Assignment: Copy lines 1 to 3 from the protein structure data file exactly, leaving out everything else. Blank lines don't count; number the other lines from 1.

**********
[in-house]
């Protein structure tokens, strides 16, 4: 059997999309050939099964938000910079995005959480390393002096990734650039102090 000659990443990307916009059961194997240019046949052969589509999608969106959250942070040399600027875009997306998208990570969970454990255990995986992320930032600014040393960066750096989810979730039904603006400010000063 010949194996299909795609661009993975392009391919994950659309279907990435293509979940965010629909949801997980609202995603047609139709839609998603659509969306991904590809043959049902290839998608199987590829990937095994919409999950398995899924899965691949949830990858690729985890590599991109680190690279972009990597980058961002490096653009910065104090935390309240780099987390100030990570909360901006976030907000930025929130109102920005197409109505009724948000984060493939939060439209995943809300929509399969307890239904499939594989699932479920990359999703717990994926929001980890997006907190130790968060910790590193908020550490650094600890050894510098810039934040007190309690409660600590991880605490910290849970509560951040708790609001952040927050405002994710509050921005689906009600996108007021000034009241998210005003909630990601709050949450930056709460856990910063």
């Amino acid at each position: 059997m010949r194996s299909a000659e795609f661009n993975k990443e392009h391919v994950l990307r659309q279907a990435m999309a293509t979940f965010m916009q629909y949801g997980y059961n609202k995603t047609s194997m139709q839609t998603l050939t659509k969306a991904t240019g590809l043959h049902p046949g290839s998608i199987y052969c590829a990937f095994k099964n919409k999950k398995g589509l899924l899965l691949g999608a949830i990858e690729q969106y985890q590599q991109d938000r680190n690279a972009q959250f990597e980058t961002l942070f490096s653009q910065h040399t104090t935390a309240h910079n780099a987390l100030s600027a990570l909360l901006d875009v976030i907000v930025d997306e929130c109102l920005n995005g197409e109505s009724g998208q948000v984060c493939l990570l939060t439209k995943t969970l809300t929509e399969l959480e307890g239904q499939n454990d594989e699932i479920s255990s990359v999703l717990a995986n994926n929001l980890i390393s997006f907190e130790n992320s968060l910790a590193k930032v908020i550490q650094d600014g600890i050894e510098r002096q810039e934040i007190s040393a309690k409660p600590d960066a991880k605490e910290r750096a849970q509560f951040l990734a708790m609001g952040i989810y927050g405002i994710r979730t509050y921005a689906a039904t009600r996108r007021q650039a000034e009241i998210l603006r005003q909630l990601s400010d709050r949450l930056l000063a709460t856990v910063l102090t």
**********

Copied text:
[in-house]
């Protein structure tokens, strides 16, 4: 059997999309050939099964938000910079995005959480390393002096990734650039102090 000659990443990307916009059961194997240019046949052969589509999608969106959250942070040399600027875009997306998208990570969970454990255990995986992320930032600014040393960066750096989810979730039904603006400010000063 010949194996299909795609661009993975392009391919994950659309279907990435293509979940965010629909949801997980609202995603047609139709839609998603659509969306991904590809043959049902290839998608199987590829990937095994919409999950398995899924899965691949949830990858690729985890590599991109680190690279972009990597980058961002490096653009910065104090935390309240780099987390100030990570909360901006976030907000930025929130109102920005197409109505009724948000984060493939939060439209995943809300929509399969307890239904499939594989699932479920990359999703717990994926929001980890997006907190130790968060910790590193908020550490650094600890050894510098810039934040007190309690409660600590991880605490910290849970509560951040708790609001952040927050405002994710509050921005689906009600996108007021000034009241998210005003909630990601709050949450930056709460856990910063």
């Amino acid at each position: 059997m010949r194996s299909a000659e795609f661009n993975k990443e392009h391919v994950l990307r659309q279907a990435m999309a293509t979940f965010m916009q629909y949801g997980y059961n609202k995603t047609s194997m139709q839609t998603l050939t659509k969306a991904t240019g590809l043959h049902p046949g290839s998608i199987y052969c590829a990937f095994k099964n919409k999950k398995g589509l899924l899965l691949g999608a949830i990858e690729q969106y985890q590599q991109d938000r680190n690279a972009q959250f990597e980058t961002l942070f490096s653009q910065h040399t104090t935390a309240h910079n780099a987390l100030s600027a990570l909360l901006d875009v976030i907000v930025d997306e929130c109102l920005n995005g197409e109505s009724g998208q948000v984060c493939l990570l939060t439209k995943t969970l809300t929509e399969l959480e307890g239904q499939n454990d594989e699932i479920s255990s990359v999703l717990a995986n994926n929001l980890i390393s997006f907190e130790n992320s968060l910790a590193k930032v908020i550490q650094d600014g600890i050894e510098r002096q810039e934040i007190s040393a309690k409660p600590d960066a991880k605490e910290r750096a849970q509560f951040l990734a708790m609001g952040i989810y927050g405002i994710r979730t509050y921005a689906a039904t009600r996108r007021q650039a000034e009241i998210l603006r005003q909630l990601s400010d709050r949450l930056l000063a709460t856990v910063l102090t």